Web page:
The pair I’m working on is from a Knitty pattern called “Back to Basics.”  You start with Judy’s Magic Cast-on which is one of those things that seems like it could not possibly work until it does. Thank god for Youtube is all I can say on that. I messed up the cast on for the first sock slightly, but I just do not have the heart to go back and fix it. Having tried on sock #1, I must say that it is the best fitting sock I think I’ve ever made. I particularly love how it fits around the instep. Sock #2 has a perfect toe, but there have been some other issues along the way. I decided to take this with me on my travels. While there was no problem getting it on the plane, it really did not lend itself well as a project to this kind of travel. I’m working on the leg finally and should have it done in the next couple of days.

The joys of self-patterning sock yarn

I’ve been knitting socks again. There’s something of the small child in me. I get bored very easily. The nice thing with socks (I suspect I’ve said this before but it bears repeating) is that there are several parts to a sock and therefore a lower boredom threshold. By the time you’re getting sick of working on the leg, you’ve got the heel flap. When you get to the foot and you’re starting to think it’ll never end, you suddenly have the toe decreases.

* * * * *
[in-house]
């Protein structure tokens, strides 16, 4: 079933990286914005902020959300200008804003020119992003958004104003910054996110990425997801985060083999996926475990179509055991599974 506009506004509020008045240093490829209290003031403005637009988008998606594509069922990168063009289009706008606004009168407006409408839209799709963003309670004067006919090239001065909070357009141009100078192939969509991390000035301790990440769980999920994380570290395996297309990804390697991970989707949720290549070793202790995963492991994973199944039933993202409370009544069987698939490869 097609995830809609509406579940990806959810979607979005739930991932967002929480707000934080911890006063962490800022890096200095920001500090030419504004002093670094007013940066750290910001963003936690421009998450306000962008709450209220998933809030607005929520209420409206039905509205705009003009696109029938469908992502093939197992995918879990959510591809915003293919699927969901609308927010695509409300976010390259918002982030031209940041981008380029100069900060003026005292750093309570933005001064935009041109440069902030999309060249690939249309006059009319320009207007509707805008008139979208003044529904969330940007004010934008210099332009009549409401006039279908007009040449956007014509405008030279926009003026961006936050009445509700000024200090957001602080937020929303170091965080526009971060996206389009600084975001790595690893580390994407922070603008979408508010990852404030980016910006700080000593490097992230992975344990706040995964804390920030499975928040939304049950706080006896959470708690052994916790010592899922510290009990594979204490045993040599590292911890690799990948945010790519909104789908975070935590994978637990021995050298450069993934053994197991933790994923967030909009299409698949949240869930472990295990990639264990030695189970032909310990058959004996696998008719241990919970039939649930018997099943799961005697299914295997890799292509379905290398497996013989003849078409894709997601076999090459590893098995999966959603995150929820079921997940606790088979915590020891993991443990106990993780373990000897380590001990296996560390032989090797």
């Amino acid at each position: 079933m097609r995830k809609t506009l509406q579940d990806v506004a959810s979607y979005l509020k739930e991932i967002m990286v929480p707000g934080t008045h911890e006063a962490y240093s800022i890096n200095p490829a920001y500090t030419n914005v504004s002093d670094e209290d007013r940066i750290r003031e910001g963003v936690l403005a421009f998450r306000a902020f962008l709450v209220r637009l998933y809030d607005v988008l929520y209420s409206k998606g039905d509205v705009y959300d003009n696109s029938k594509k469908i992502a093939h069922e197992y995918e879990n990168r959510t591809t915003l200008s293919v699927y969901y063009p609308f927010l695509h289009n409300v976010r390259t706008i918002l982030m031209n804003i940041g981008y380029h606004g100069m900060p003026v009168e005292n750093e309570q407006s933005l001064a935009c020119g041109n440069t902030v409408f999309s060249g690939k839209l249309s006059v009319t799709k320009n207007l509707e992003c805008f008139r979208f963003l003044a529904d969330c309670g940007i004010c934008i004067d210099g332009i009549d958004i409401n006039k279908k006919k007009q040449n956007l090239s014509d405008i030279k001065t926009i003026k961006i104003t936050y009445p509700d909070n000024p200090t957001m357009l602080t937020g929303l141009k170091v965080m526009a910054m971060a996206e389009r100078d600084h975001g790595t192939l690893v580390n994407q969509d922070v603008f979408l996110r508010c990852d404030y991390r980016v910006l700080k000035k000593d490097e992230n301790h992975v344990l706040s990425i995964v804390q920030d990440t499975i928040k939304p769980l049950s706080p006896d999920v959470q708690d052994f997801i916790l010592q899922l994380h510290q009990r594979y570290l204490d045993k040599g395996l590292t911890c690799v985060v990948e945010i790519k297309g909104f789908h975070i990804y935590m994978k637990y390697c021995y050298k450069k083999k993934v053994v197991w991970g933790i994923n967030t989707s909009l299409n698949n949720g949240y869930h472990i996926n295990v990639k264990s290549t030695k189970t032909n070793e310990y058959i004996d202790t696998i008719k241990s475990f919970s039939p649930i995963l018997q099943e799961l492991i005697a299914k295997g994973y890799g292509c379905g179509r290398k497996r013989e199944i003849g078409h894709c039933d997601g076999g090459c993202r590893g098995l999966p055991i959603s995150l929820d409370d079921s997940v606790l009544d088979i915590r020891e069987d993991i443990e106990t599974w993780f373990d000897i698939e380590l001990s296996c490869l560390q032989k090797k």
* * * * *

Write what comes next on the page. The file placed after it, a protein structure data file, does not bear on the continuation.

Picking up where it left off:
Up until recently most of the socks I’ve done have either been in worsted weight (goes fast, big needles, thick yarn), baby socks (over in a sec because they’re so small), or on in fatter than normal fingering weight yarn and on size 3 needles. They have all been done with Magic Loop.

Until recently. I think the bloom may be off the rose for Magic Loop and me. I still prefer it as a method to start circular projects, but for the past two sock projects, I have switched over to dpns once I’ve gotten past the cuff. For whatever reason, it seems to go much faster with the dpns.

I’ve been using the 8 stitches per inch size in Ann Budd’s Getting Started Knitting Socks book so below I present to you my latest projects:

8 stitches per inch by mlzafron
8 stitches per inch, a photo by mlzafron on Flickr.

Socks from Graham's yarn by mlzafron
Socks from Graham’s yarn, a photo by mlzafron on Flickr.

Now add self-patterning sock yarn to the mix and they seem to go a lot faster. I now have the joy of wondering what color will come up next or how the patterns will form. Hours of fun and entertainment!